The tunnels of Củ Chi are an immense network of connecting underground tunnels located in the Củ Chi district of Ho Chi Minh City(Saigon), Vietnam, and are part of a much larger network of tunnels that underlie much of the country. The Củ Chi tunnels were the location of several military campaigns during the Vietnam War, and were the Viet Cong’s base of operations for the Tết Offensive in 1968.
The tunnels were used by Viet Cong soldiers as hiding spots during combat, as well as serving as communication and supply routes, hospitals, food and weapon caches and living quarters for numerous North Vietnamese fighters. The tunnel systems were of great importance to the Viet Cong in their resistance to American forces, and helped to counter the growing American military effort.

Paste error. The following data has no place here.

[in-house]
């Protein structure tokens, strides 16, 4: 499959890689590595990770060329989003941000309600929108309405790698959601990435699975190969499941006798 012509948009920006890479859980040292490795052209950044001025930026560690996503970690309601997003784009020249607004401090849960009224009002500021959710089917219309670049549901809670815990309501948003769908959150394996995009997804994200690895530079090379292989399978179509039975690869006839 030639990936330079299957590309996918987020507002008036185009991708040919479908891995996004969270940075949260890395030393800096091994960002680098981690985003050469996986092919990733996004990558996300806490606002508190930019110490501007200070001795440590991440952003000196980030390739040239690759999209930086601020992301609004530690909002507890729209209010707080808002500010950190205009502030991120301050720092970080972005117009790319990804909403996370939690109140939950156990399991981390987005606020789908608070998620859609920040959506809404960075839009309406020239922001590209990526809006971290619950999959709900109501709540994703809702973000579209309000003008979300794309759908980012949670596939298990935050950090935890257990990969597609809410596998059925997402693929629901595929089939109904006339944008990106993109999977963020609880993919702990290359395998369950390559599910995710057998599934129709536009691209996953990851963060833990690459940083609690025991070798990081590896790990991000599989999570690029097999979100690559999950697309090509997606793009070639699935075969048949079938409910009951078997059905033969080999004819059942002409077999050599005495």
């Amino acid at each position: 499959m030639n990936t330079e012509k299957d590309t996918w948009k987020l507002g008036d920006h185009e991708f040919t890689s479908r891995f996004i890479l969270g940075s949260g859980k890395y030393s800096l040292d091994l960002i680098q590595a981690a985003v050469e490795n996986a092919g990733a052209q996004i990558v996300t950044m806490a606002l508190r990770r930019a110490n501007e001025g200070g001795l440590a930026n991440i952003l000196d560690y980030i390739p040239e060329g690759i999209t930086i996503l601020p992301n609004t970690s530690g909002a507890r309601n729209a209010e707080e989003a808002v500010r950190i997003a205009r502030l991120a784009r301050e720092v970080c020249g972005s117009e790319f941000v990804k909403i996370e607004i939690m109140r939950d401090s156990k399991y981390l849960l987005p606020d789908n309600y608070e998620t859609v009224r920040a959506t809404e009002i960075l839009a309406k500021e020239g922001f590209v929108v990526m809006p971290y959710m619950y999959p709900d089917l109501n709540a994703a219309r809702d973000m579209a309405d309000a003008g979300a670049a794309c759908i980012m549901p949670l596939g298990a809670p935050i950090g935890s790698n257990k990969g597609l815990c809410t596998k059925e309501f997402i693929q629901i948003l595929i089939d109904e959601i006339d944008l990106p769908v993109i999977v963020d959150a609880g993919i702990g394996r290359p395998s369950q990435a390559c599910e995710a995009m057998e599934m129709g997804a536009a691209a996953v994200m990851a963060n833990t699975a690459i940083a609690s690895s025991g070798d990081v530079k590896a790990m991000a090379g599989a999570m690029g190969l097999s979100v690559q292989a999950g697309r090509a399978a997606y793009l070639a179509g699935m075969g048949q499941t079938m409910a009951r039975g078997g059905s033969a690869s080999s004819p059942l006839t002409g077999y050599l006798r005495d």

Imagine being stuck inside dirt-walled tunnels where there’s no escape from poisonous spiders or from the mosquitoes that are giving everyone around you malaria. Life was no picnic for the Viet Cong soldiers who hid in the Cu Chi tunnels during the Vietnam War, but one thing’s for certain: the tunnels were well disguised, the entrances virtually invisible in the dirt and leaves above. In fact, this hidden tunnel system – packed with food, weapons and medical supplies – played a crucial role in the Viet C ong’s successful resistance. Though many were discovered by American troops, they were incredibly dangerous, often rigged with booby traps and bamboo spike pits. The tunnels are now a popular tourist destination and some have been ironically enlarged to accommodate oversized Western visitors.